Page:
I think this is enough to digest for now. I will be doing articles like this, that I call “Windows into a Composer’s Life”, from time to time. These articles will take on my work headfirst, and really try to give concrete answers about the work of a composer. I encourage you to read and re-read this article, as it is full of information and insight into what it is I do. You might find something you missed the first time around.

And again, if you have any questions, let me know! I was happy to share this very important part of my life with you.

Wednesday, February 9, 2011

#4 - Aaron Copland - Movement 7 from "Appalachian Spring"

The next entry in my "Influential Works" series comes from Aaron Copland, a composer who was born in Brooklyn and lived from November 14, 1900, to December 2, 1990. Although many think of him as the quintessential “American” composer, with his broad, long music evoking the open spaces of the Western frontier (a position further supported by the materials he worked with and set to music, i.e., American folk songs, the story of Billy the Kid, etc.), he was actually educated in Europe. Practically, this means that he is very concerned with counterpoint, that is, the motion and interaction of two notes played simultaneously against each other. This makes him very similar to some other musical heroes of mine, including Samuel Barber, who himself has been featured in this series. Try to liste ton how the multiple voices (i.e., instruments) move in this way in the 7th movement from “Appalachian Spring”, a very famous ballet work that he reworked into a completely instrumental piece. You might recognize the tune as the one with the lyrics of "Lord of the Dance." The whole Appalachian Spring piece is one of my favorites, but none of the other movements can top the triumphant feeling of this piece. Trace the passing of the melody from one group of instruments to another: from winds, to brass, and finally to the low strings. If you like this piece, I strongly encourage you to check out his "Billy The Kid" ballet. It's written in much the same style. As always, the The Appalachian Spring Wiki Page. Click the link below to hear the movement. Enjoy!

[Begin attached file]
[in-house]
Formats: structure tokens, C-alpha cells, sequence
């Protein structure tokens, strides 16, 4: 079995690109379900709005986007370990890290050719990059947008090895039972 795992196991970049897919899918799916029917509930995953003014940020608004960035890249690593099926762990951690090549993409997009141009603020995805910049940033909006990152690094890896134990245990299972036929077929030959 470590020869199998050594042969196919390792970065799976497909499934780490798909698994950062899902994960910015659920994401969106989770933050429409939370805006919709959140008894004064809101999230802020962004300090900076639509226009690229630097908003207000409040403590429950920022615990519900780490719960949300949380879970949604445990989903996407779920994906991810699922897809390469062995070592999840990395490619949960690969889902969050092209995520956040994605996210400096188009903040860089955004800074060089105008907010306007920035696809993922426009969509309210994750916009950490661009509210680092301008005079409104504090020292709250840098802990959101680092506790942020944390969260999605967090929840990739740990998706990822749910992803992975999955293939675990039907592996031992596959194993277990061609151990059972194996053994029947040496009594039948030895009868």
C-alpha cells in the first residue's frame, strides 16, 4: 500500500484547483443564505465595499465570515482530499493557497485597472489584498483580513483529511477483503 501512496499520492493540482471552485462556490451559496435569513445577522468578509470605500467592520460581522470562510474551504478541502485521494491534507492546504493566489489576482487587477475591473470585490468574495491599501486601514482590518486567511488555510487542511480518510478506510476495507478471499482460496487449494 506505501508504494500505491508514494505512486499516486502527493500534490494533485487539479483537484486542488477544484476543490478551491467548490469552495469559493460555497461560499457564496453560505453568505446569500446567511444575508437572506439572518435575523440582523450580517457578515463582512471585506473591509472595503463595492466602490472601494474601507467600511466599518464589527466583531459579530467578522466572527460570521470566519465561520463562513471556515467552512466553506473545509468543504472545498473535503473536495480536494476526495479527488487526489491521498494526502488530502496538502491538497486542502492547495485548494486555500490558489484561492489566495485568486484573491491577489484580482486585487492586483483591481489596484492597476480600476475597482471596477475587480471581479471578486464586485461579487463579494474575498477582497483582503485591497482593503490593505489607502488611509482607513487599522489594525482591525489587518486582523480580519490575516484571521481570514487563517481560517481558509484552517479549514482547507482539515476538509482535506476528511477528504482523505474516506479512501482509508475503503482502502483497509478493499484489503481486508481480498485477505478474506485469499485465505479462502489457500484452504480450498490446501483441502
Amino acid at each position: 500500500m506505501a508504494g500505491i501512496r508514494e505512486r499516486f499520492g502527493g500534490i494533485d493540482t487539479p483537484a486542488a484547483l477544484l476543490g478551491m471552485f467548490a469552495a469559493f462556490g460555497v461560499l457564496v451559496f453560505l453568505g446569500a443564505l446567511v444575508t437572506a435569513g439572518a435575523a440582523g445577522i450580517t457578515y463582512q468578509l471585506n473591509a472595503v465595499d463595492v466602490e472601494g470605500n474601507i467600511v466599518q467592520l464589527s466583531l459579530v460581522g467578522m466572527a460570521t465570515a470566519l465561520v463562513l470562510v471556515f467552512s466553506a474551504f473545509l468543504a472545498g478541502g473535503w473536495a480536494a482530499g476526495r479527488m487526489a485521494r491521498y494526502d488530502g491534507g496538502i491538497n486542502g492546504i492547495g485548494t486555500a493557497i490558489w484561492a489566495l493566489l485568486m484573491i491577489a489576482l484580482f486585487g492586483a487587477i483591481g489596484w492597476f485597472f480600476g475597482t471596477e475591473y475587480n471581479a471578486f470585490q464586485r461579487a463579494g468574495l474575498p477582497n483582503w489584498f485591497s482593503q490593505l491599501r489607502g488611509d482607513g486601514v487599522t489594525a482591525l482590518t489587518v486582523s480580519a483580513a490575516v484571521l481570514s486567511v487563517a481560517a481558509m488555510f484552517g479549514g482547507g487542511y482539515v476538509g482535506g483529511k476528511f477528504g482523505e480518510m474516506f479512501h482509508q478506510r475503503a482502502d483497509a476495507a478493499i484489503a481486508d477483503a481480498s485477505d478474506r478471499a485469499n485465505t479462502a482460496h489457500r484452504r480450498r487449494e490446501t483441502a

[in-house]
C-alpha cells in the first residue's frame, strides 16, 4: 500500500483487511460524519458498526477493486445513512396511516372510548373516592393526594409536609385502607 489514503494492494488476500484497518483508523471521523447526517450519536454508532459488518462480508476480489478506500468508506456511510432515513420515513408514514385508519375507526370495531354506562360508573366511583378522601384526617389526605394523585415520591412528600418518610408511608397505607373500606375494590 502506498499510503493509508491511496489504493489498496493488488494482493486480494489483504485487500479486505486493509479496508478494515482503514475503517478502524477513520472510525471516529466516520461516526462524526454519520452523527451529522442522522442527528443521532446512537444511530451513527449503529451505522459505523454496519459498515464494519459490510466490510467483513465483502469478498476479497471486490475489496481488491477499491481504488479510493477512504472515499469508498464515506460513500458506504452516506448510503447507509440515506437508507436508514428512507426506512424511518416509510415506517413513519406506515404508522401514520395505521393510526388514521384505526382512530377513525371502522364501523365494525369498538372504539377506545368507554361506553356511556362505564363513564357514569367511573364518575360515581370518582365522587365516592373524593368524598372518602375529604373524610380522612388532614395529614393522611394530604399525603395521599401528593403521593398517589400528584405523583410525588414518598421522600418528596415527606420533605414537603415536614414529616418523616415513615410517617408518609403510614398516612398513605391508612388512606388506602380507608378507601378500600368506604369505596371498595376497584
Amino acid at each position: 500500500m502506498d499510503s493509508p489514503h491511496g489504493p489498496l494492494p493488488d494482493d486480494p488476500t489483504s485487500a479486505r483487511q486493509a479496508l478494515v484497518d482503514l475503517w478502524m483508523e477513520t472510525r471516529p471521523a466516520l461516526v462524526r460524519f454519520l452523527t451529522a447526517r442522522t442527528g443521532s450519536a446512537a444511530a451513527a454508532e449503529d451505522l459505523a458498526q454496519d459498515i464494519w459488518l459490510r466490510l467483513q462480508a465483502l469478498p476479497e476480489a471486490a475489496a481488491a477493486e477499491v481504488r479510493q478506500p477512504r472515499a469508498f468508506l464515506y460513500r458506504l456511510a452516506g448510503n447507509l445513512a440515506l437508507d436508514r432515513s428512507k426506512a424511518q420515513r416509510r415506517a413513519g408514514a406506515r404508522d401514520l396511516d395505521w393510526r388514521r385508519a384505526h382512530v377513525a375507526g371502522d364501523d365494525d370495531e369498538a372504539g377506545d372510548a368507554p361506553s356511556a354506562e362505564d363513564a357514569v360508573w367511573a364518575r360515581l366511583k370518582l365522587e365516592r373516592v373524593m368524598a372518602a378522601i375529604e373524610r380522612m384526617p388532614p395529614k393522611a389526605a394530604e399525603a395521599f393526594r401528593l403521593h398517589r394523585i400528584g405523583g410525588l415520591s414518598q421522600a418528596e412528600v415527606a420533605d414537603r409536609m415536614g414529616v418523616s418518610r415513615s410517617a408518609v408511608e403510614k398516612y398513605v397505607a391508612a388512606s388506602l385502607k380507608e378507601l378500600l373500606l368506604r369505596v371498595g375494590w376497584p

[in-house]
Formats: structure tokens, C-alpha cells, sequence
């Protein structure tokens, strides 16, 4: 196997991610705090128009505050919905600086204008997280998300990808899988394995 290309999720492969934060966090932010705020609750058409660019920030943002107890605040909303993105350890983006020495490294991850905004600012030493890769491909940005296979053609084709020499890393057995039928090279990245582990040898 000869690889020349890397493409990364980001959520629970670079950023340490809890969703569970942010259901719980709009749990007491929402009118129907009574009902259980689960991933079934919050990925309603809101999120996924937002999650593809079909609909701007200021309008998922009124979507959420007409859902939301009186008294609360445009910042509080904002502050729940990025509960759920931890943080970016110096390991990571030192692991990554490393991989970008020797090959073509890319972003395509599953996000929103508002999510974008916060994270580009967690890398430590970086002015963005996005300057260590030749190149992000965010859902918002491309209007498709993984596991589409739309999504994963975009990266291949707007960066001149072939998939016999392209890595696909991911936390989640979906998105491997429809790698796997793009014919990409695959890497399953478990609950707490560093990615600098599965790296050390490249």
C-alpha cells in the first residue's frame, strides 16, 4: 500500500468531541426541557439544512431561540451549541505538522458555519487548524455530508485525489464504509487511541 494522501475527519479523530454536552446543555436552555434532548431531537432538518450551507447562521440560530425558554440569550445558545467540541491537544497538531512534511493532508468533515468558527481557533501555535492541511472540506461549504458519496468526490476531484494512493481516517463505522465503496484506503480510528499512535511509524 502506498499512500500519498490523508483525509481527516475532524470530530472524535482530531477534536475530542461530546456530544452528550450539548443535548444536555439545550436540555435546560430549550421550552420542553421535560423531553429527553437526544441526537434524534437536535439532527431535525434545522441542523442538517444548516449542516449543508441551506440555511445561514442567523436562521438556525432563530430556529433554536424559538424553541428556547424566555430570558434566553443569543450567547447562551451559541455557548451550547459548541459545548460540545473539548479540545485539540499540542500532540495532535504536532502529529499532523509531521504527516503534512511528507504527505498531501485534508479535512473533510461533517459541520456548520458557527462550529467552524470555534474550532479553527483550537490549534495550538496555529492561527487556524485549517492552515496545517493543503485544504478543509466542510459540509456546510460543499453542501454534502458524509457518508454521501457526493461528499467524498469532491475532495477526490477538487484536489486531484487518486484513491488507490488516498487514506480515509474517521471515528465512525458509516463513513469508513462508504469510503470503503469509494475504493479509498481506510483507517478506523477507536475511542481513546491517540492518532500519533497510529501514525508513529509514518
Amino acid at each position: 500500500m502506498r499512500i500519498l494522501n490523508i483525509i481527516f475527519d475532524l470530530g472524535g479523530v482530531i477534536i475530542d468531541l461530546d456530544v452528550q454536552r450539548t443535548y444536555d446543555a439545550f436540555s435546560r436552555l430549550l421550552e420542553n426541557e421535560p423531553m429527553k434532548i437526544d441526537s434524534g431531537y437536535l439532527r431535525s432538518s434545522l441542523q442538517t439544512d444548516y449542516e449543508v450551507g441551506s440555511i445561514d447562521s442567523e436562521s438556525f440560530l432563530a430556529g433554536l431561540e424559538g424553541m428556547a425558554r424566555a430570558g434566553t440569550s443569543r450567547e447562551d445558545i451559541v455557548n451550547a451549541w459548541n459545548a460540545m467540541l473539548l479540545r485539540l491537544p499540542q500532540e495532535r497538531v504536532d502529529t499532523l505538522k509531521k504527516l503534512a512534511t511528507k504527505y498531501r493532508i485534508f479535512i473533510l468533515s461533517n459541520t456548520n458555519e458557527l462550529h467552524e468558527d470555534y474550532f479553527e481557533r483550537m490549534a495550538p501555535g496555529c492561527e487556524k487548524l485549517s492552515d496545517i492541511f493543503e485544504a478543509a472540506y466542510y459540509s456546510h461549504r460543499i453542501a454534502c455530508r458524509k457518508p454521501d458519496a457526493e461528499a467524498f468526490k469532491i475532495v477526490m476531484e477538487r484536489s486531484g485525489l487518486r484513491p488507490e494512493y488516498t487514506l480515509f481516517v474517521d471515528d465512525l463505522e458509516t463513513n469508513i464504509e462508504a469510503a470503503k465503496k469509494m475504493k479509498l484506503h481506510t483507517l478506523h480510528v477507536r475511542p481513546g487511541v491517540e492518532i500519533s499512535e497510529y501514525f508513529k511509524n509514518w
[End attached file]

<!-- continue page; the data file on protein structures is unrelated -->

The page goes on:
Tuesday, February 1, 2011

Rap Music Analysis #1 - Game's "How We Do"

This is my case for rap as a legitimate area for academic, musical research and attention. People variously dismiss rap music as simply vulgar, out only for shock value, and generally devoid of anything that might lead to it being considered as art. However, one needs only realize that jazz occupied the very same position about a century ago: a musical medium that was very popular with the public at large, but which was ignored by the academic music community. I hope to change that mind set. It is my belief that one day rap, having completed the same transformation as jazz music (which was adopted only after being integrated into the works of such great composers as Debussy and Ravel, two of my favorites), will be held in the same esteem. Also, even if you can't read music, you should still be able to get something out of the following. (A final note: viewer discretion is advised, as obscene language is involved!)

Let's look at "How We Do", by Game, 50 Cent, and Dr. Dre. Just listen to the first 16 bars, by Game. He hears the synth bell motif (the rhythm that 50 Cent copies in the chorus/hook when he says "This Is How We Do" in staccato notes) and takes a characteristic part of it (the placement of the 2nd note of the motif on the 2nd sixteenth note in the beat) and emphasizes it. See below:

 I could write a good article alone on the characteristics of that rhythm (for instance, observe how it's beat seems to be on a dotted eighth note repeated 5 times, and the rhythm is retrogradeable - able to e reversed - in certain respects.) However, we'll keep it simple. In the following jimmied-up transcription of the first 8 bars in text, the capitalized word is the rhyme; when the rhyming word is bolded, it means that that word falls on that characteristic 2nd 16th note of the opening synth bell motif, and when the word is italicized, it means that the word falls right on the beat. To see the verse transcribed into sheet music, scroll down: